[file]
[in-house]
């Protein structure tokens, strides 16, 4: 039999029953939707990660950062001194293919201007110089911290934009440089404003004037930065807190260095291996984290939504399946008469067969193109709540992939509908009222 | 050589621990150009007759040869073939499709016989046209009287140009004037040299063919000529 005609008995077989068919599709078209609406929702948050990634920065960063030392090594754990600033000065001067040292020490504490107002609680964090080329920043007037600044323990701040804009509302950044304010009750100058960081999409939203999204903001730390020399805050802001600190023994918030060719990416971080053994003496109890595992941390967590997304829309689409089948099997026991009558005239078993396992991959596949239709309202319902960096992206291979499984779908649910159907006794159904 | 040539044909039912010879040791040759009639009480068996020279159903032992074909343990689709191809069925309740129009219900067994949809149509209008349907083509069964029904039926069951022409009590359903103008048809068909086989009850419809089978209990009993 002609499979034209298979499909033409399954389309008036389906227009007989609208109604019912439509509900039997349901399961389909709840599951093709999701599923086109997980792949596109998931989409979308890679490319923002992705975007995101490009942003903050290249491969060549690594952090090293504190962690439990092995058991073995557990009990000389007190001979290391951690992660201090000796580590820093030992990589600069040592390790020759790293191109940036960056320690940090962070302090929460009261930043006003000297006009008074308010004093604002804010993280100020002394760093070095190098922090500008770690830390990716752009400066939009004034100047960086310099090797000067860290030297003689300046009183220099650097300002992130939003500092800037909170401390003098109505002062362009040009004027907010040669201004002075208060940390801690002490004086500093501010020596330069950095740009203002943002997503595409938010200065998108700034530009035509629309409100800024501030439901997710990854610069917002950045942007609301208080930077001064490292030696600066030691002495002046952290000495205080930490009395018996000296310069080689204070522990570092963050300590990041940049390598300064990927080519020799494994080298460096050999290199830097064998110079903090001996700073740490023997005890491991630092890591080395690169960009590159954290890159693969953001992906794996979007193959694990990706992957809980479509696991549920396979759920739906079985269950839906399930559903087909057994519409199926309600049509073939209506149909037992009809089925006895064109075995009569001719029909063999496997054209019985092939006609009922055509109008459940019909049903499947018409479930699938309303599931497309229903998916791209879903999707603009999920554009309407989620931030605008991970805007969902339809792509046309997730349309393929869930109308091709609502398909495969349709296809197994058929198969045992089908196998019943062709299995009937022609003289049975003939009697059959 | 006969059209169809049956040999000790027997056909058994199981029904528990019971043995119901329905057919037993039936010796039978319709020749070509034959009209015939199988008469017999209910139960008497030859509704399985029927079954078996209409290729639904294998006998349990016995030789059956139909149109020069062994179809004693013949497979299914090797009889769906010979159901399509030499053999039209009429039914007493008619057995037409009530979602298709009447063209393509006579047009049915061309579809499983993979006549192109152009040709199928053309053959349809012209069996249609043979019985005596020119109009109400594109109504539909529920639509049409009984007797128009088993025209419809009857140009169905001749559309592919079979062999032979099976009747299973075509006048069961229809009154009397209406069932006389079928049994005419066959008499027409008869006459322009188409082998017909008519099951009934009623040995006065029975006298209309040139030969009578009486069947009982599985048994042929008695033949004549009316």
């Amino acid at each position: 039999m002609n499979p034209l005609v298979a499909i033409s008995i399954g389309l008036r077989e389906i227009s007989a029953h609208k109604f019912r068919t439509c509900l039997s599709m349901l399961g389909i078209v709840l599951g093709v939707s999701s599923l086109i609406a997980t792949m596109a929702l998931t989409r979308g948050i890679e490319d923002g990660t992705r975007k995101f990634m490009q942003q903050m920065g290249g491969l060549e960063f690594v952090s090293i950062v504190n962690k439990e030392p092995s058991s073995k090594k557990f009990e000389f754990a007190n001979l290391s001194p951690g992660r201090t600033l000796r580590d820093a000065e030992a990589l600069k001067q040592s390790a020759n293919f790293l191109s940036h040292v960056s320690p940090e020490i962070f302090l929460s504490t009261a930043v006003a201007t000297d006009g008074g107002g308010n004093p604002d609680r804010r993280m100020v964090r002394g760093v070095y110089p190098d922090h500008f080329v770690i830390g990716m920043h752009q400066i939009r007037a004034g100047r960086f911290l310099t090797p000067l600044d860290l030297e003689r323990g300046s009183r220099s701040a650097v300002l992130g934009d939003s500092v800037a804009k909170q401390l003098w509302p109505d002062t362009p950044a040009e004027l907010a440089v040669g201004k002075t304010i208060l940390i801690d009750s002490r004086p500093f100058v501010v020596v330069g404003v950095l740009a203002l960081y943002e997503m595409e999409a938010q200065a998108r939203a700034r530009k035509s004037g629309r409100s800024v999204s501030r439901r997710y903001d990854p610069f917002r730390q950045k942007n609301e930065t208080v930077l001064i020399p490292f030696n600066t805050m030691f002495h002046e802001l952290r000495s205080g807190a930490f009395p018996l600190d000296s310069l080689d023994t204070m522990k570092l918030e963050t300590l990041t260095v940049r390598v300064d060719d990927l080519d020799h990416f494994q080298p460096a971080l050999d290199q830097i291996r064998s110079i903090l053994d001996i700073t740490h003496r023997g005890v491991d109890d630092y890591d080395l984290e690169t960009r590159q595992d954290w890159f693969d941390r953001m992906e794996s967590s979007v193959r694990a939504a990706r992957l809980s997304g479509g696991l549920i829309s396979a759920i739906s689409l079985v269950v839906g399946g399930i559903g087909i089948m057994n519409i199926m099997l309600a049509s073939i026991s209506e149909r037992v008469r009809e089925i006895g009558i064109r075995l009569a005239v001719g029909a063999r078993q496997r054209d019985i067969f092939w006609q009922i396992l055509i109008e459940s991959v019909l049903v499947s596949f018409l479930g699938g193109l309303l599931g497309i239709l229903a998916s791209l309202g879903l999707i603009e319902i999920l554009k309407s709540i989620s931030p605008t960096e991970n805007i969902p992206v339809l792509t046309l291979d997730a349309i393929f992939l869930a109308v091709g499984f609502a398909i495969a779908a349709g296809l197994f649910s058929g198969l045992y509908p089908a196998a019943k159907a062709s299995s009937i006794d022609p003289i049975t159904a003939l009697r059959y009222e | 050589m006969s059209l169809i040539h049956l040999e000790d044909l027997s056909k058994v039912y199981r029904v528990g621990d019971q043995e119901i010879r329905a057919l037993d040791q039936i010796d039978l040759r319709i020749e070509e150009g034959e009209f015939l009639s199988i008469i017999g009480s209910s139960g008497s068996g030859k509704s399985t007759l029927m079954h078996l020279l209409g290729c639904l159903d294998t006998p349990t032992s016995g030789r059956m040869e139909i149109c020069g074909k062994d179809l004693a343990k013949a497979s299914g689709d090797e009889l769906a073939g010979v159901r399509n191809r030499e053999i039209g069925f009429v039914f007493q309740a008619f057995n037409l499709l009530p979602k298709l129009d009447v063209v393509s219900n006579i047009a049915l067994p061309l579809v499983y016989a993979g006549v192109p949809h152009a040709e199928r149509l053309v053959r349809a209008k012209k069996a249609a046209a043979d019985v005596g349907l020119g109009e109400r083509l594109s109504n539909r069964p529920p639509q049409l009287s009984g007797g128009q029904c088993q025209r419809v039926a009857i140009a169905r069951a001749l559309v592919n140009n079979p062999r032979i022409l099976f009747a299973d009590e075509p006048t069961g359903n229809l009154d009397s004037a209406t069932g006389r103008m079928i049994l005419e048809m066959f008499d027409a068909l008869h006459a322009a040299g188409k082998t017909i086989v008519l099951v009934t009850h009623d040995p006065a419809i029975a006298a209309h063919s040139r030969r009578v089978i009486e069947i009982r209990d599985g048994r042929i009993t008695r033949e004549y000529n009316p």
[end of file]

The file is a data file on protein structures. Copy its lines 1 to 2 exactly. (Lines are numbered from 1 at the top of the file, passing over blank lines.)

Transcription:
[in-house]
């Protein structure tokens, strides 16, 4: 039999029953939707990660950062001194293919201007110089911290934009440089404003004037930065807190260095291996984290939504399946008469067969193109709540992939509908009222 | 050589621990150009007759040869073939499709016989046209009287140009004037040299063919000529 005609008995077989068919599709078209609406929702948050990634920065960063030392090594754990600033000065001067040292020490504490107002609680964090080329920043007037600044323990701040804009509302950044304010009750100058960081999409939203999204903001730390020399805050802001600190023994918030060719990416971080053994003496109890595992941390967590997304829309689409089948099997026991009558005239078993396992991959596949239709309202319902960096992206291979499984779908649910159907006794159904 | 040539044909039912010879040791040759009639009480068996020279159903032992074909343990689709191809069925309740129009219900067994949809149509209008349907083509069964029904039926069951022409009590359903103008048809068909086989009850419809089978209990009993 002609499979034209298979499909033409399954389309008036389906227009007989609208109604019912439509509900039997349901399961389909709840599951093709999701599923086109997980792949596109998931989409979308890679490319923002992705975007995101490009942003903050290249491969060549690594952090090293504190962690439990092995058991073995557990009990000389007190001979290391951690992660201090000796580590820093030992990589600069040592390790020759790293191109940036960056320690940090962070302090929460009261930043006003000297006009008074308010004093604002804010993280100020002394760093070095190098922090500008770690830390990716752009400066939009004034100047960086310099090797000067860290030297003689300046009183220099650097300002992130939003500092800037909170401390003098109505002062362009040009004027907010040669201004002075208060940390801690002490004086500093501010020596330069950095740009203002943002997503595409938010200065998108700034530009035509629309409100800024501030439901997710990854610069917002950045942007609301208080930077001064490292030696600066030691002495002046952290000495205080930490009395018996000296310069080689204070522990570092963050300590990041940049390598300064990927080519020799494994080298460096050999290199830097064998110079903090001996700073740490023997005890491991630092890591080395690169960009590159954290890159693969953001992906794996979007193959694990990706992957809980479509696991549920396979759920739906079985269950839906399930559903087909057994519409199926309600049509073939209506149909037992009809089925006895064109075995009569001719029909063999496997054209019985092939006609009922055509109008459940019909049903499947018409479930699938309303599931497309229903998916791209879903999707603009999920554009309407989620931030605008991970805007969902339809792509046309997730349309393929869930109308091709609502398909495969349709296809197994058929198969045992089908196998019943062709299995009937022609003289049975003939009697059959 | 006969059209169809049956040999000790027997056909058994199981029904528990019971043995119901329905057919037993039936010796039978319709020749070509034959009209015939199988008469017999209910139960008497030859509704399985029927079954078996209409290729639904294998006998349990016995030789059956139909149109020069062994179809004693013949497979299914090797009889769906010979159901399509030499053999039209009429039914007493008619057995037409009530979602298709009447063209393509006579047009049915061309579809499983993979006549192109152009040709199928053309053959349809012209069996249609043979019985005596020119109009109400594109109504539909529920639509049409009984007797128009088993025209419809009857140009169905001749559309592919079979062999032979099976009747299973075509006048069961229809009154009397209406069932006389079928049994005419066959008499027409008869006459322009188409082998017909008519099951009934009623040995006065029975006298209309040139030969009578009486069947009982599985048994042929008695033949004549009316």